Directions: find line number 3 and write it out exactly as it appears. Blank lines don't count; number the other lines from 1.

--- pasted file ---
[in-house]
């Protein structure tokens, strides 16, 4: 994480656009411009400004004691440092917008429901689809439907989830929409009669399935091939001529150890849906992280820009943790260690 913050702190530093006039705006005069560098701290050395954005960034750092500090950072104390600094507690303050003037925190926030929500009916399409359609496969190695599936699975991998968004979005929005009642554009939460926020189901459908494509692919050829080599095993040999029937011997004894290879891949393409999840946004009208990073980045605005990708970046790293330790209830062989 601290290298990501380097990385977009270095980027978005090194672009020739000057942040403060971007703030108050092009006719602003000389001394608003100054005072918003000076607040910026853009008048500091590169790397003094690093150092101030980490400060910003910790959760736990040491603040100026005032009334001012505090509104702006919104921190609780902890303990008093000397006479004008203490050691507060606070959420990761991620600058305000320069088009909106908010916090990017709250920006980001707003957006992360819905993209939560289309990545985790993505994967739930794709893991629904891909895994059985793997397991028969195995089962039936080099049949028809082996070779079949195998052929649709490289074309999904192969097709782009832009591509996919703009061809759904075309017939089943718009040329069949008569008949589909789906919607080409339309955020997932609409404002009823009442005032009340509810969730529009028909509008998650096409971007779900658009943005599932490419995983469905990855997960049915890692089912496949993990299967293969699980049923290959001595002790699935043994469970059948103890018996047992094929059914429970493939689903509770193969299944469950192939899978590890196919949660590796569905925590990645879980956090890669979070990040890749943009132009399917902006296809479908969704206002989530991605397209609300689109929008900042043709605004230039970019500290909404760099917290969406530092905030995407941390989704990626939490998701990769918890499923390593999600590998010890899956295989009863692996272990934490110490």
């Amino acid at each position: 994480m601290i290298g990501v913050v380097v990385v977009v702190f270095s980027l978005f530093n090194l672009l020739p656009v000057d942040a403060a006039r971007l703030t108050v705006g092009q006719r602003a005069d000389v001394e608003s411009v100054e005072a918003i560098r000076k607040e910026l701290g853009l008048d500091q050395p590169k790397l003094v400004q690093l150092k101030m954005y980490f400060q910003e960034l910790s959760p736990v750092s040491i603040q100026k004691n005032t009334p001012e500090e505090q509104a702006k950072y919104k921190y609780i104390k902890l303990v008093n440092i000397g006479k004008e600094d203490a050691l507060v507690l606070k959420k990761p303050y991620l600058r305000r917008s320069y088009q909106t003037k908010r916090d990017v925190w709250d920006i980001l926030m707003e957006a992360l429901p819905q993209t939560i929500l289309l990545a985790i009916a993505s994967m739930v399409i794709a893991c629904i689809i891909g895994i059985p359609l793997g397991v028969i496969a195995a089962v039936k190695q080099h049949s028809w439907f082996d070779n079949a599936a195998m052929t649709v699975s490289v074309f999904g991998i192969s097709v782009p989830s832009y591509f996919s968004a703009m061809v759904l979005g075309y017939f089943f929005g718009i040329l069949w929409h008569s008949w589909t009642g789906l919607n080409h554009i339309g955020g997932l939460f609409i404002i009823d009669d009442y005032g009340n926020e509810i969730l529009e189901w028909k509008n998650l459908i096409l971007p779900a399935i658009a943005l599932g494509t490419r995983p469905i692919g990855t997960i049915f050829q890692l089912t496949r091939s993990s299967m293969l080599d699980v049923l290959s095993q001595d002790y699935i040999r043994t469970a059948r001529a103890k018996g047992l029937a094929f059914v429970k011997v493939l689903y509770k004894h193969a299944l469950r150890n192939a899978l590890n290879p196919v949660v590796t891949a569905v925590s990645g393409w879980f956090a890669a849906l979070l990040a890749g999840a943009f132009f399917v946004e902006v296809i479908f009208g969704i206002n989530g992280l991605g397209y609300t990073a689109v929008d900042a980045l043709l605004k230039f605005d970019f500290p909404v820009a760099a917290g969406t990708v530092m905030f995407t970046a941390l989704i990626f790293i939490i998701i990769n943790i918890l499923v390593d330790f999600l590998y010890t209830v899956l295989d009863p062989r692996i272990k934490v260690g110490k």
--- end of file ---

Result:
């Amino acid at each position: 994480m601290i290298g990501v913050v380097v990385v977009v702190f270095s980027l978005f530093n090194l672009l020739p656009v000057d942040a403060a006039r971007l703030t108050v705006g092009q006719r602003a005069d000389v001394e608003s411009v100054e005072a918003i560098r000076k607040e910026l701290g853009l008048d500091q050395p590169k790397l003094v400004q690093l150092k101030m954005y980490f400060q910003e960034l910790s959760p736990v750092s040491i603040q100026k004691n005032t009334p001012e500090e505090q509104a702006k950072y919104k921190y609780i104390k902890l303990v008093n440092i000397g006479k004008e600094d203490a050691l507060v507690l606070k959420k990761p303050y991620l600058r305000r917008s320069y088009q909106t003037k908010r916090d990017v925190w709250d920006i980001l926030m707003e957006a992360l429901p819905q993209t939560i929500l289309l990545a985790i009916a993505s994967m739930v399409i794709a893991c629904i689809i891909g895994i059985p359609l793997g397991v028969i496969a195995a089962v039936k190695q080099h049949s028809w439907f082996d070779n079949a599936a195998m052929t649709v699975s490289v074309f999904g991998i192969s097709v782009p989830s832009y591509f996919s968004a703009m061809v759904l979005g075309y017939f089943f929005g718009i040329l069949w929409h008569s008949w589909t009642g789906l919607n080409h554009i339309g955020g997932l939460f609409i404002i009823d009669d009442y005032g009340n926020e509810i969730l529009e189901w028909k509008n998650l459908i096409l971007p779900a399935i658009a943005l599932g494509t490419r995983p469905i692919g990855t997960i049915f050829q890692l089912t496949r091939s993990s299967m293969l080599d699980v049923l290959s095993q001595d002790y699935i040999r043994t469970a059948r001529a103890k018996g047992l029937a094929f059914v429970k011997v493939l689903y509770k004894h193969a299944l469950r150890n192939a899978l590890n290879p196919v949660v590796t891949a569905v925590s990645g393409w879980f956090a890669a849906l979070l990040a890749g999840a943009f132009f399917v946004e902006v296809i479908f009208g969704i206002n989530g992280l991605g397209y609300t990073a689109v929008d900042a980045l043709l605004k230039f605005d970019f500290p909404v820009a760099a917290g969406t990708v530092m905030f995407t970046a941390l989704i990626f790293i939490i998701i990769n943790i918890l499923v390593d330790f999600l590998y010890t209830v899956l295989d009863p062989r692996i272990k934490v260690g110490k």